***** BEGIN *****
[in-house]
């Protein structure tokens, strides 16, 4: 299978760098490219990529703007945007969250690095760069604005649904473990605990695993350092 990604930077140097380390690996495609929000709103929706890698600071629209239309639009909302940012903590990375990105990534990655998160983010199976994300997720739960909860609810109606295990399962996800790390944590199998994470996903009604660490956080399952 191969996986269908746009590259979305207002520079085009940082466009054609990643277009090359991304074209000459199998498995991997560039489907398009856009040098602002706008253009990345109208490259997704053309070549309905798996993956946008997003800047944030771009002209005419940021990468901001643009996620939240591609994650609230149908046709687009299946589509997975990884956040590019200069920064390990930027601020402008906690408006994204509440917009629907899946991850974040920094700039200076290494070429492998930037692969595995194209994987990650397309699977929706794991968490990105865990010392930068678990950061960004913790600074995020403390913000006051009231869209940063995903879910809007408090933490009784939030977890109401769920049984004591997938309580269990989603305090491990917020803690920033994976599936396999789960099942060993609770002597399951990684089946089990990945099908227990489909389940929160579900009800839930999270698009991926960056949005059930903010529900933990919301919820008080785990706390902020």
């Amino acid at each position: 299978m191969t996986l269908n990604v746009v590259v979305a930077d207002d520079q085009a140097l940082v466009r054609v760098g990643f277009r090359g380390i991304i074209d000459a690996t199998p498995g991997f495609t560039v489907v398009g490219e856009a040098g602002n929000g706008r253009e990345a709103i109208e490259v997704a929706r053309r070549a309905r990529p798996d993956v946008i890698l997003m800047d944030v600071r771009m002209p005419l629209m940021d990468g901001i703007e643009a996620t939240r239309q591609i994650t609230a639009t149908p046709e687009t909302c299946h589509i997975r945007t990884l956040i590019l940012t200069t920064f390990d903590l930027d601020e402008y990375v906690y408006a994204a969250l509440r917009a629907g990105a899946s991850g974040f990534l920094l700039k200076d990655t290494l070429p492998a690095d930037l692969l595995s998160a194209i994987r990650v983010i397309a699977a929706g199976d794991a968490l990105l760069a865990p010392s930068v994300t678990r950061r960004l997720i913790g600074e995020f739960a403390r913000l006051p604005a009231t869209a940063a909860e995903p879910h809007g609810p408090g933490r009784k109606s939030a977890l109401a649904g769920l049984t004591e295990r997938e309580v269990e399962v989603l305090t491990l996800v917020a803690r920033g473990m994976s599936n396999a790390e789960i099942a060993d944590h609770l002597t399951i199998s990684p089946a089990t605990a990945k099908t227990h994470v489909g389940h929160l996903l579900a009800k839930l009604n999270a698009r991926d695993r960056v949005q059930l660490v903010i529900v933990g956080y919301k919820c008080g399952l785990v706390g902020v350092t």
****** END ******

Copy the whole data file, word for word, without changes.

[in-house]
């Protein structure tokens, strides 16, 4: 299978760098490219990529703007945007969250690095760069604005649904473990605990695993350092 990604930077140097380390690996495609929000709103929706890698600071629209239309639009909302940012903590990375990105990534990655998160983010199976994300997720739960909860609810109606295990399962996800790390944590199998994470996903009604660490956080399952 191969996986269908746009590259979305207002520079085009940082466009054609990643277009090359991304074209000459199998498995991997560039489907398009856009040098602002706008253009990345109208490259997704053309070549309905798996993956946008997003800047944030771009002209005419940021990468901001643009996620939240591609994650609230149908046709687009299946589509997975990884956040590019200069920064390990930027601020402008906690408006994204509440917009629907899946991850974040920094700039200076290494070429492998930037692969595995194209994987990650397309699977929706794991968490990105865990010392930068678990950061960004913790600074995020403390913000006051009231869209940063995903879910809007408090933490009784939030977890109401769920049984004591997938309580269990989603305090491990917020803690920033994976599936396999789960099942060993609770002597399951990684089946089990990945099908227990489909389940929160579900009800839930999270698009991926960056949005059930903010529900933990919301919820008080785990706390902020």
């Amino acid at each position: 299978m191969t996986l269908n990604v746009v590259v979305a930077d207002d520079q085009a140097l940082v466009r054609v760098g990643f277009r090359g380390i991304i074209d000459a690996t199998p498995g991997f495609t560039v489907v398009g490219e856009a040098g602002n929000g706008r253009e990345a709103i109208e490259v997704a929706r053309r070549a309905r990529p798996d993956v946008i890698l997003m800047d944030v600071r771009m002209p005419l629209m940021d990468g901001i703007e643009a996620t939240r239309q591609i994650t609230a639009t149908p046709e687009t909302c299946h589509i997975r945007t990884l956040i590019l940012t200069t920064f390990d903590l930027d601020e402008y990375v906690y408006a994204a969250l509440r917009a629907g990105a899946s991850g974040f990534l920094l700039k200076d990655t290494l070429p492998a690095d930037l692969l595995s998160a194209i994987r990650v983010i397309a699977a929706g199976d794991a968490l990105l760069a865990p010392s930068v994300t678990r950061r960004l997720i913790g600074e995020f739960a403390r913000l006051p604005a009231t869209a940063a909860e995903p879910h809007g609810p408090g933490r009784k109606s939030a977890l109401a649904g769920l049984t004591e295990r997938e309580v269990e399962v989603l305090t491990l996800v917020a803690r920033g473990m994976s599936n396999a790390e789960i099942a060993d944590h609770l002597t399951i199998s990684p089946a089990t605990a990945k099908t227990h994470v489909g389940h929160l996903l579900a009800k839930l009604n999270a698009r991926d695993r960056v949005q059930l660490v903010i529900v933990g956080y919301k919820c008080g399952l785990v706390g902020v350092t």